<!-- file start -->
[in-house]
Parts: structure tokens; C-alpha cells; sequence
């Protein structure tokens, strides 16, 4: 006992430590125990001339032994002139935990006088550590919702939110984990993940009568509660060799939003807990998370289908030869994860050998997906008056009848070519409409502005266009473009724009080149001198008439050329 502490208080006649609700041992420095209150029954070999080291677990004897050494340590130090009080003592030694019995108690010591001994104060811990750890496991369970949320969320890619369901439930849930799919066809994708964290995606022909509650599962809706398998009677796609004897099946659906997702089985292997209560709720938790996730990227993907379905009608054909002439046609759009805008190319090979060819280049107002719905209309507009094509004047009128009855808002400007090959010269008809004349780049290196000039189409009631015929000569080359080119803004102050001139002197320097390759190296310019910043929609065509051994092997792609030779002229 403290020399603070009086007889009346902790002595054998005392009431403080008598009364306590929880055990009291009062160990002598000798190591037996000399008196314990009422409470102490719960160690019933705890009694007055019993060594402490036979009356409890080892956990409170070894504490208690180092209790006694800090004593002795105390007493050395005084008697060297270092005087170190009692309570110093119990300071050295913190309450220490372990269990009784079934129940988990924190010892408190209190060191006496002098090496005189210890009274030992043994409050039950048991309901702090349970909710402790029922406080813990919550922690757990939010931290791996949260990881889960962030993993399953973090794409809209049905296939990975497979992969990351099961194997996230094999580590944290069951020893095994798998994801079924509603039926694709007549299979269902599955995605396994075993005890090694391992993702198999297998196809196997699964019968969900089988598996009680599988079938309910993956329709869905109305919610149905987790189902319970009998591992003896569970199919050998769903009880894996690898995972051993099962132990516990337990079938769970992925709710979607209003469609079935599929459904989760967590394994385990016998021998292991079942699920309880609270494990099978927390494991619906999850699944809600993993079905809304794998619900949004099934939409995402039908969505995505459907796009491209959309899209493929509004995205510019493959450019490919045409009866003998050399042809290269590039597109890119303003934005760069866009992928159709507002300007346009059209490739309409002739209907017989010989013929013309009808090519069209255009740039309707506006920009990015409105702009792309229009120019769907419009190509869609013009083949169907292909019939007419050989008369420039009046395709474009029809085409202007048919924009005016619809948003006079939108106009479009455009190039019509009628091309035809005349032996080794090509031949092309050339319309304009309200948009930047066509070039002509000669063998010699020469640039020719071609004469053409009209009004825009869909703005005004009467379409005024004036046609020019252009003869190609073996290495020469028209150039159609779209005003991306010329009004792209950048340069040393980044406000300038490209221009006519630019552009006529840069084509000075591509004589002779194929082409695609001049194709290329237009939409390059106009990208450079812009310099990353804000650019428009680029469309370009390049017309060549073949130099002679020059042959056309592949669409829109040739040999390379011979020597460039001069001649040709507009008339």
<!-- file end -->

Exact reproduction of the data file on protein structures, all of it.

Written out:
[in-house]
Parts: structure tokens; C-alpha cells; sequence
């Protein structure tokens, strides 16, 4: 006992430590125990001339032994002139935990006088550590919702939110984990993940009568509660060799939003807990998370289908030869994860050998997906008056009848070519409409502005266009473009724009080149001198008439050329 502490208080006649609700041992420095209150029954070999080291677990004897050494340590130090009080003592030694019995108690010591001994104060811990750890496991369970949320969320890619369901439930849930799919066809994708964290995606022909509650599962809706398998009677796609004897099946659906997702089985292997209560709720938790996730990227993907379905009608054909002439046609759009805008190319090979060819280049107002719905209309507009094509004047009128009855808002400007090959010269008809004349780049290196000039189409009631015929000569080359080119803004102050001139002197320097390759190296310019910043929609065509051994092997792609030779002229 403290020399603070009086007889009346902790002595054998005392009431403080008598009364306590929880055990009291009062160990002598000798190591037996000399008196314990009422409470102490719960160690019933705890009694007055019993060594402490036979009356409890080892956990409170070894504490208690180092209790006694800090004593002795105390007493050395005084008697060297270092005087170190009692309570110093119990300071050295913190309450220490372990269990009784079934129940988990924190010892408190209190060191006496002098090496005189210890009274030992043994409050039950048991309901702090349970909710402790029922406080813990919550922690757990939010931290791996949260990881889960962030993993399953973090794409809209049905296939990975497979992969990351099961194997996230094999580590944290069951020893095994798998994801079924509603039926694709007549299979269902599955995605396994075993005890090694391992993702198999297998196809196997699964019968969900089988598996009680599988079938309910993956329709869905109305919610149905987790189902319970009998591992003896569970199919050998769903009880894996690898995972051993099962132990516990337990079938769970992925709710979607209003469609079935599929459904989760967590394994385990016998021998292991079942699920309880609270494990099978927390494991619906999850699944809600993993079905809304794998619900949004099934939409995402039908969505995505459907796009491209959309899209493929509004995205510019493959450019490919045409009866003998050399042809290269590039597109890119303003934005760069866009992928159709507002300007346009059209490739309409002739209907017989010989013929013309009808090519069209255009740039309707506006920009990015409105702009792309229009120019769907419009190509869609013009083949169907292909019939007419050989008369420039009046395709474009029809085409202007048919924009005016619809948003006079939108106009479009455009190039019509009628091309035809005349032996080794090509031949092309050339319309304009309200948009930047066509070039002509000669063998010699020469640039020719071609004469053409009209009004825009869909703005005004009467379409005024004036046609020019252009003869190609073996290495020469028209150039159609779209005003991306010329009004792209950048340069040393980044406000300038490209221009006519630019552009006529840069084509000075591509004589002779194929082409695609001049194709290329237009939409390059106009990208450079812009310099990353804000650019428009680029469309370009390049017309060549073949130099002679020059042959056309592949669409829109040739040999390379011979020597460039001069001649040709507009008339």